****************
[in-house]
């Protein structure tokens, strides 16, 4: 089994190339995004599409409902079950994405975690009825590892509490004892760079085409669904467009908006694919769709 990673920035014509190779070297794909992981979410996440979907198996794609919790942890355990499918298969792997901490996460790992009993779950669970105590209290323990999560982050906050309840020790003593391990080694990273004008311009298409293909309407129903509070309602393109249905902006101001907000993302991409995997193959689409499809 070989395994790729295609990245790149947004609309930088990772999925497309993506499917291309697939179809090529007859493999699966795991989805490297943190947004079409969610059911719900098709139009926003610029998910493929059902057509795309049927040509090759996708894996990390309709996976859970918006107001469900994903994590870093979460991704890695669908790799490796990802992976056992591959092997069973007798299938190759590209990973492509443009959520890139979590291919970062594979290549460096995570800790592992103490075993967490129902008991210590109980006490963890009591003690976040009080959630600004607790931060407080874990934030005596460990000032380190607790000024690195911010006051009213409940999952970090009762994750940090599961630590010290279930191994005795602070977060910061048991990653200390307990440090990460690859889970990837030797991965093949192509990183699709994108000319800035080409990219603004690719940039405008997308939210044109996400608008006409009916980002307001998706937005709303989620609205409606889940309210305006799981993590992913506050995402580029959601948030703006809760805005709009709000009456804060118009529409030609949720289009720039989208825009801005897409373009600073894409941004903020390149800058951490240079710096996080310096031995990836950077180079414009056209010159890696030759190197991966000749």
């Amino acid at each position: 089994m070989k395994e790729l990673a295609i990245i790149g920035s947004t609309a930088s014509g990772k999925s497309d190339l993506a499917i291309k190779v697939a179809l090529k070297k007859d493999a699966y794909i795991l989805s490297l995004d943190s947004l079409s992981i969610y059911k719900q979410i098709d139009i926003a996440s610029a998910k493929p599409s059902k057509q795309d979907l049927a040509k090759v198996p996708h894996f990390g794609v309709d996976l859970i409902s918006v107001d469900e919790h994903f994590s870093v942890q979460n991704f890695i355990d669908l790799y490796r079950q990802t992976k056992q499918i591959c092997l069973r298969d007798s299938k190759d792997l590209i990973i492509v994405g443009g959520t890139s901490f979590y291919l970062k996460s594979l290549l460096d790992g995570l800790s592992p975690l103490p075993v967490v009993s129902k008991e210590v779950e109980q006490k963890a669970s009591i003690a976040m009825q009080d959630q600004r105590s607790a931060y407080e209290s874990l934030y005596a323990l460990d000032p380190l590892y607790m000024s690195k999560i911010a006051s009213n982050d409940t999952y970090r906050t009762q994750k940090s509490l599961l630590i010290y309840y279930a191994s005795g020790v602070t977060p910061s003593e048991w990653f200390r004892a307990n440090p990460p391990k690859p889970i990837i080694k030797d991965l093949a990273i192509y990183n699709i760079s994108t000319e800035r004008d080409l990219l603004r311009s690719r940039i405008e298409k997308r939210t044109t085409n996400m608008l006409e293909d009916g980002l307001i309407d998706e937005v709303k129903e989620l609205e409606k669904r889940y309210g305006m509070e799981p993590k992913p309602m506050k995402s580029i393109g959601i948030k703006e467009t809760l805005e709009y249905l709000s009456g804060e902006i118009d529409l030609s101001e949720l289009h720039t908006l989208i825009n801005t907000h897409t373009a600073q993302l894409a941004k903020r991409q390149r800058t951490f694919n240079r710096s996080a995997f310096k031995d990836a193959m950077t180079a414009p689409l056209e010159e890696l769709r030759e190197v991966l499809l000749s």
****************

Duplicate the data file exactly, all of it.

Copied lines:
[in-house]
């Protein structure tokens, strides 16, 4: 089994190339995004599409409902079950994405975690009825590892509490004892760079085409669904467009908006694919769709 990673920035014509190779070297794909992981979410996440979907198996794609919790942890355990499918298969792997901490996460790992009993779950669970105590209290323990999560982050906050309840020790003593391990080694990273004008311009298409293909309407129903509070309602393109249905902006101001907000993302991409995997193959689409499809 070989395994790729295609990245790149947004609309930088990772999925497309993506499917291309697939179809090529007859493999699966795991989805490297943190947004079409969610059911719900098709139009926003610029998910493929059902057509795309049927040509090759996708894996990390309709996976859970918006107001469900994903994590870093979460991704890695669908790799490796990802992976056992591959092997069973007798299938190759590209990973492509443009959520890139979590291919970062594979290549460096995570800790592992103490075993967490129902008991210590109980006490963890009591003690976040009080959630600004607790931060407080874990934030005596460990000032380190607790000024690195911010006051009213409940999952970090009762994750940090599961630590010290279930191994005795602070977060910061048991990653200390307990440090990460690859889970990837030797991965093949192509990183699709994108000319800035080409990219603004690719940039405008997308939210044109996400608008006409009916980002307001998706937005709303989620609205409606889940309210305006799981993590992913506050995402580029959601948030703006809760805005709009709000009456804060118009529409030609949720289009720039989208825009801005897409373009600073894409941004903020390149800058951490240079710096996080310096031995990836950077180079414009056209010159890696030759190197991966000749």
């Amino acid at each position: 089994m070989k395994e790729l990673a295609i990245i790149g920035s947004t609309a930088s014509g990772k999925s497309d190339l993506a499917i291309k190779v697939a179809l090529k070297k007859d493999a699966y794909i795991l989805s490297l995004d943190s947004l079409s992981i969610y059911k719900q979410i098709d139009i926003a996440s610029a998910k493929p599409s059902k057509q795309d979907l049927a040509k090759v198996p996708h894996f990390g794609v309709d996976l859970i409902s918006v107001d469900e919790h994903f994590s870093v942890q979460n991704f890695i355990d669908l790799y490796r079950q990802t992976k056992q499918i591959c092997l069973r298969d007798s299938k190759d792997l590209i990973i492509v994405g443009g959520t890139s901490f979590y291919l970062k996460s594979l290549l460096d790992g995570l800790s592992p975690l103490p075993v967490v009993s129902k008991e210590v779950e109980q006490k963890a669970s009591i003690a976040m009825q009080d959630q600004r105590s607790a931060y407080e209290s874990l934030y005596a323990l460990d000032p380190l590892y607790m000024s690195k999560i911010a006051s009213n982050d409940t999952y970090r906050t009762q994750k940090s509490l599961l630590i010290y309840y279930a191994s005795g020790v602070t977060p910061s003593e048991w990653f200390r004892a307990n440090p990460p391990k690859p889970i990837i080694k030797d991965l093949a990273i192509y990183n699709i760079s994108t000319e800035r004008d080409l990219l603004r311009s690719r940039i405008e298409k997308r939210t044109t085409n996400m608008l006409e293909d009916g980002l307001i309407d998706e937005v709303k129903e989620l609205e409606k669904r889940y309210g305006m509070e799981p993590k992913p309602m506050k995402s580029i393109g959601i948030k703006e467009t809760l805005e709009y249905l709000s009456g804060e902006i118009d529409l030609s101001e949720l289009h720039t908006l989208i825009n801005t907000h897409t373009a600073q993302l894409a941004k903020r991409q390149r800058t951490f694919n240079r710096s996080a995997f310096k031995d990836a193959m950077t180079a414009p689409l056209e010159e890696l769709r030759e190197v991966l499809l000749s």